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Intel Corp. posted second-quarter revenue of $13.5-billion and net earnings of $2.8-billion, or 54 cents per share, on July 17, 2012, as the personal computer industry wrestles with troubled economies and consumers shift toward tablets. (Steve Marcus/Reuters)
Intel Corp. posted second-quarter revenue of $13.5-billion and net earnings of $2.8-billion, or 54 cents per share, on July 17, 2012, as the personal computer industry wrestles with troubled economies and consumers shift toward tablets. (Steve Marcus/Reuters)

Schizas’ Mailbag

Intel Corp. struggling with a downtrend Add to ...

Hi Lou,

Is it a good time to buy Intel?

Thanks,

William

Hey William,

Intel Corp. has run into some challenges recently as the demand for personal computers has weakened. Mobile devices such as smart phones and tablet computers have become the go-to platform for individuals and organizations putting pressure on the stock. The company has yet to determine how to manage the change given that the shift in the market place threatens their business model.

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Intel has traditionally designed a chip that they manufacture and make available to the market place at a price that generates sufficient profit to fund the next generation of chips. The ARM architecture that drives the chips used in the majority of smart phones and tablets allow for customization and manufacture by independent chip foundries which is not a space that INTC wants to occupy. It looks like a case of trying to park a Cadillac into a garden shed. It just will not fit!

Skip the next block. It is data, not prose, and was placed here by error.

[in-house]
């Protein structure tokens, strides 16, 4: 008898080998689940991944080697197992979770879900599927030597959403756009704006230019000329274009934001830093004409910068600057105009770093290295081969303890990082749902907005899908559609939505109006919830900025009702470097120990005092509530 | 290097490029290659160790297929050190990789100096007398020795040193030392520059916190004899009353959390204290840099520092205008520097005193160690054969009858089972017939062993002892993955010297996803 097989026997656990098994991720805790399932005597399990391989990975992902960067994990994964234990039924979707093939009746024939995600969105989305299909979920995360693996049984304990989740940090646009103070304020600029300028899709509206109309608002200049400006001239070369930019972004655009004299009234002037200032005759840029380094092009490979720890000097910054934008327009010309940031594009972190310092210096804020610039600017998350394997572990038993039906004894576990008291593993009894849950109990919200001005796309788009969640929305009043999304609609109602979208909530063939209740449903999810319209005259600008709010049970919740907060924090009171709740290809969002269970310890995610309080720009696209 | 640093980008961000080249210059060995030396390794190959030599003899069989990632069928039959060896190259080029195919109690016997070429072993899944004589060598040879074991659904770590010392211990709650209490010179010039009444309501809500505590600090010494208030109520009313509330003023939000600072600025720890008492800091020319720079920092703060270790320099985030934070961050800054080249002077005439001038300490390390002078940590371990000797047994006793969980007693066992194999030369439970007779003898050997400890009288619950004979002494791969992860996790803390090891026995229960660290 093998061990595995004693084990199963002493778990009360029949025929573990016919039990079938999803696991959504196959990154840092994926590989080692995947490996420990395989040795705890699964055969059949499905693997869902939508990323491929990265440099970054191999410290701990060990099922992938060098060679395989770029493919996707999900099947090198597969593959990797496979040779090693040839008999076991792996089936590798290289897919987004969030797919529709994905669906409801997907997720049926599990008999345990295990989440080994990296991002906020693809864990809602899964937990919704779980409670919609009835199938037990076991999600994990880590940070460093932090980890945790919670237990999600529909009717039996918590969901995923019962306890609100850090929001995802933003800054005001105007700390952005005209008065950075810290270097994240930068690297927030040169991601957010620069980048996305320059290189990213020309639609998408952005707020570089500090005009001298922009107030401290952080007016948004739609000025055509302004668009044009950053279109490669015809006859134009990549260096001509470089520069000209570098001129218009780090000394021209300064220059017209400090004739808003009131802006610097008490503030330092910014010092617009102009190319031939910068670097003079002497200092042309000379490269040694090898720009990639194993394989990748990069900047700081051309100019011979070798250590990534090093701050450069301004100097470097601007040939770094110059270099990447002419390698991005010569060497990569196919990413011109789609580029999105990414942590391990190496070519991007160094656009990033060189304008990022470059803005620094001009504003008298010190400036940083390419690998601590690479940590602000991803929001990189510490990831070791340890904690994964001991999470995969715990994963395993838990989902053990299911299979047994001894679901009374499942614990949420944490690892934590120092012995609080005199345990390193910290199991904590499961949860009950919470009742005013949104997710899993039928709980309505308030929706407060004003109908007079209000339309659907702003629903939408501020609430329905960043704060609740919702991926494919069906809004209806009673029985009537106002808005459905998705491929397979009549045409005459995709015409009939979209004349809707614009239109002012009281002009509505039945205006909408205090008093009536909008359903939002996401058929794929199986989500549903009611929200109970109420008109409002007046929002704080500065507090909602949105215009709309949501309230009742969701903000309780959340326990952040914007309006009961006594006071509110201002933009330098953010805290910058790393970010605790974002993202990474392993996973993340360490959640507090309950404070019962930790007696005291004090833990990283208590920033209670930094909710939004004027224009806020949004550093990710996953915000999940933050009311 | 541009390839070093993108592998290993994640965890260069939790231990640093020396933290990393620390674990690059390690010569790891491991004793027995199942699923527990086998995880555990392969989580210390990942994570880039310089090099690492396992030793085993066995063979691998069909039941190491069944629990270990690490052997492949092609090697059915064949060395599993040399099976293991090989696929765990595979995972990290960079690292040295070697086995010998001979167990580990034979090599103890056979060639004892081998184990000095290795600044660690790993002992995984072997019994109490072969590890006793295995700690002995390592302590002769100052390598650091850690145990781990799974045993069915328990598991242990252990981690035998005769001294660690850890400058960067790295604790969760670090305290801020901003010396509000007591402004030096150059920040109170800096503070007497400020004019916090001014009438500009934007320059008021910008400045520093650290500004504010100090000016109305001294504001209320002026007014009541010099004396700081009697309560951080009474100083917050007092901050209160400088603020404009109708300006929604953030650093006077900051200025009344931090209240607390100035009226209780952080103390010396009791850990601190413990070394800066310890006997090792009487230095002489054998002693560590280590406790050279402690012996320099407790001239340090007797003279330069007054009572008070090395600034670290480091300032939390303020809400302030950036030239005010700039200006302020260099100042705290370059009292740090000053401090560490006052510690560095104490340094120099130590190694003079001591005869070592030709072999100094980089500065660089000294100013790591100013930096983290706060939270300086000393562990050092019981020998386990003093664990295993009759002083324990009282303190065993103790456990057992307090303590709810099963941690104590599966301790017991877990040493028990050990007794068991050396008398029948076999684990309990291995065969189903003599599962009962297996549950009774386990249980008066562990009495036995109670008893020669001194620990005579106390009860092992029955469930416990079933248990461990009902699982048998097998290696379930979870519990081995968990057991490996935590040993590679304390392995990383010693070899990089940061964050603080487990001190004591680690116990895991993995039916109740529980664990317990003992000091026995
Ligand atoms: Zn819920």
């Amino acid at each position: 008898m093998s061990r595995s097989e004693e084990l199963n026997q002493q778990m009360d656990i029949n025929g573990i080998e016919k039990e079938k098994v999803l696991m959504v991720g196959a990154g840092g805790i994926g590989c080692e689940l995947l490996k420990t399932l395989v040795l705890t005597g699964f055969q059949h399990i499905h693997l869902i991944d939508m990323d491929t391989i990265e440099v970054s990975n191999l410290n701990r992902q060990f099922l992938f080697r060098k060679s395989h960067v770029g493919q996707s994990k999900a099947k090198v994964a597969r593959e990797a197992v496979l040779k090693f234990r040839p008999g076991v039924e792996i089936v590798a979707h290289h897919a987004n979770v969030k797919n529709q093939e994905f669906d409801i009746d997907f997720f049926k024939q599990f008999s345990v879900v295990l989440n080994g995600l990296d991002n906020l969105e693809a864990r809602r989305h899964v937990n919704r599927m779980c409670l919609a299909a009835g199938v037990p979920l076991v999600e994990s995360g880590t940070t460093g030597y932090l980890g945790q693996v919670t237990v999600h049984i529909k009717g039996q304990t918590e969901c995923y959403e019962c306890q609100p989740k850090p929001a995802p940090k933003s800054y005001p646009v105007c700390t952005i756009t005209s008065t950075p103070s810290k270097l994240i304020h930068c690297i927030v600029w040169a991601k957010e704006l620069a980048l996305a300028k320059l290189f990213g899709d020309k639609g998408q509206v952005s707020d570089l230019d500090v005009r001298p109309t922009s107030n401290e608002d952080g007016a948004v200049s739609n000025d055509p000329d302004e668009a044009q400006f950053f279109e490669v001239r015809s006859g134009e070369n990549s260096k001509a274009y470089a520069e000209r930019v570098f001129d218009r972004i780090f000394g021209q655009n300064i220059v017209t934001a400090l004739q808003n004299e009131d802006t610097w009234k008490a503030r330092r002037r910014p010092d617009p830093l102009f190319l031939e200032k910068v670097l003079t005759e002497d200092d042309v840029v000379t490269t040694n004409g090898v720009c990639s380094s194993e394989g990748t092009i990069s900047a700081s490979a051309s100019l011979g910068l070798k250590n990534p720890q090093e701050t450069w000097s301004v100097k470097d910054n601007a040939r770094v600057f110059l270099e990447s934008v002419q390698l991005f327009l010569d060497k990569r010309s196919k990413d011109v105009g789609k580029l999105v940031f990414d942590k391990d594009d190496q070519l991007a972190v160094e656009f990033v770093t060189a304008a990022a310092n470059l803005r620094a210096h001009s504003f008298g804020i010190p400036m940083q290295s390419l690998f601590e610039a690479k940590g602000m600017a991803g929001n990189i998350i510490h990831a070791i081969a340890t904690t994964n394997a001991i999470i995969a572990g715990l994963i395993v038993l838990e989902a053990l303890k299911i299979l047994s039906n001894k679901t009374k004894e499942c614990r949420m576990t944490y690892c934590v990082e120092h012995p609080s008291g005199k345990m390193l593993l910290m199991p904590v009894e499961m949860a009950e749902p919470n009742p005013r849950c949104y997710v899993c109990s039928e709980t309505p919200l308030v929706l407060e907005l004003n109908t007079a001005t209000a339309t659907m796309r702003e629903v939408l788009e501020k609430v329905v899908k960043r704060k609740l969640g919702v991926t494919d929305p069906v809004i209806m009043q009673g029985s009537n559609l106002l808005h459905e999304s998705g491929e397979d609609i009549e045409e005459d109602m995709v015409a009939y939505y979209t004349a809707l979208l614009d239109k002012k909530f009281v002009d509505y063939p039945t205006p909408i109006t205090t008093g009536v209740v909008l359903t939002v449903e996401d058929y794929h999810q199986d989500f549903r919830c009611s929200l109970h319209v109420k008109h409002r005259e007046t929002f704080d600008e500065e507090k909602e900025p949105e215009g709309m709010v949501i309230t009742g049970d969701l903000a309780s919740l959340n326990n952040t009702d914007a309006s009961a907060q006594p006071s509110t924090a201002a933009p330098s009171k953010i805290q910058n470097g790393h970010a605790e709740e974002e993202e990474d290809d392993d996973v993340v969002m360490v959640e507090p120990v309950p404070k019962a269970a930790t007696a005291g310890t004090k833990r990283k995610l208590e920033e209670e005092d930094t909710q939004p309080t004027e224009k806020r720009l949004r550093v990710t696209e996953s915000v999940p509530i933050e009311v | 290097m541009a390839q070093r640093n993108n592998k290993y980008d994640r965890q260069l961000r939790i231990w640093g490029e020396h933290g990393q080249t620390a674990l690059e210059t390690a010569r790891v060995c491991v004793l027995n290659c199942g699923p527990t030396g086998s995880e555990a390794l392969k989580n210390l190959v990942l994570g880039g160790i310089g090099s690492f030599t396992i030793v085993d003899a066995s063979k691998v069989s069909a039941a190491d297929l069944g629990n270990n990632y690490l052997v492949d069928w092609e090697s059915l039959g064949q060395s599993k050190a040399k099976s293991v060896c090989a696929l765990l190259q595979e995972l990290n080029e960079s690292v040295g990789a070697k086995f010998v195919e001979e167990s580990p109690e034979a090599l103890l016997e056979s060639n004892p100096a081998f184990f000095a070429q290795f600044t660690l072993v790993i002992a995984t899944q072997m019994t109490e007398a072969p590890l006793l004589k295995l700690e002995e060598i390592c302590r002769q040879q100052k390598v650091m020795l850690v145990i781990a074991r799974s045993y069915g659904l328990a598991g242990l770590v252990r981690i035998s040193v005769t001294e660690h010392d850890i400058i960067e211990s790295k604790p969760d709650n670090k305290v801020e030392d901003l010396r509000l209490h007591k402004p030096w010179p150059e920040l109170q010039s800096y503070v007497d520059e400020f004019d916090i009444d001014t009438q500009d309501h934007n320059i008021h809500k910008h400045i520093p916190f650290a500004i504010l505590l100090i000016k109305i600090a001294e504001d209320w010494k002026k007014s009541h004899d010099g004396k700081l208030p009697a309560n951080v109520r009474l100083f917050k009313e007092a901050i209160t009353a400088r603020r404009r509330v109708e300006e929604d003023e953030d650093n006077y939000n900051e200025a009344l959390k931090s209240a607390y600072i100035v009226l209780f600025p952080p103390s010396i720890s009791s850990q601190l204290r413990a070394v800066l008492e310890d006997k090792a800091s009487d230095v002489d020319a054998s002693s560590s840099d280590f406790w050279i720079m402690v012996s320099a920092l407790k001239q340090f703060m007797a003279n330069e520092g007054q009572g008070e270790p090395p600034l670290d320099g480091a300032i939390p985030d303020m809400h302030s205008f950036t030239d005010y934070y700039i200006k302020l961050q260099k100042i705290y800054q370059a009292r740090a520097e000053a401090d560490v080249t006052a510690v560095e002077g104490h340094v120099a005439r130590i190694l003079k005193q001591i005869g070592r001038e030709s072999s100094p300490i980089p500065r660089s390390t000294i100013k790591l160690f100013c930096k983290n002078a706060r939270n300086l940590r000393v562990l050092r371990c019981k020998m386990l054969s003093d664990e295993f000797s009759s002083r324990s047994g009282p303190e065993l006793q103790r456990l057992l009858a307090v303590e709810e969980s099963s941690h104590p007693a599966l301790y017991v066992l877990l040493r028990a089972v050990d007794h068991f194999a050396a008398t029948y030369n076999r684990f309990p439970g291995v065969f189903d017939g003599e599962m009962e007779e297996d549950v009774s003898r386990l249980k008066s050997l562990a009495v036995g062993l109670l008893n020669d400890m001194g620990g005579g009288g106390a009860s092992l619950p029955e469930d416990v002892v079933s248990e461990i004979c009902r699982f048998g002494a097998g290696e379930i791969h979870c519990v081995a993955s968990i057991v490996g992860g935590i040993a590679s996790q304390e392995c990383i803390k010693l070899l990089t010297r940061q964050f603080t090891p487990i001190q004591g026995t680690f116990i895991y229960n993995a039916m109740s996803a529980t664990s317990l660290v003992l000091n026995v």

That doesn’t mean that INTC is road kill but management will have to find a way adapt its business model to the current environment.

A review of the charts will provide some details as to trend, support, and resistance on this stock.

The three-year chart indicates that the uptrend was over as the shares topped out at the 52-week high of $29.03 on May 3, 2012. The stock breached the uptrend line shortly thereafter and then broke support at $27.00 and by August melted through support at $25.00 on its way to its 52-week low of $21.22 on Oct. 19, 2012. Also worth noting is the death cross that surfaced late August that set the pace of selling on frenzy!

The six-month chart provides a close-up of the sell signal generated by the MACD in August which would have saved investors from taking a substantial hit to their invested capital. Currently there are no indications that the downtrend is about to reverse itself or that a trade is setting up for a long or a short. There is support at $21.00 and below that at $20.00. The dividend yield is 4.187 per cent so there is income to consider but remember that the best time to buy a stock is when it is going up.

Make it a profitable day and happy capitalism!

Have your own question for Lou? Send it to lschizas@globeandmail.com.

 

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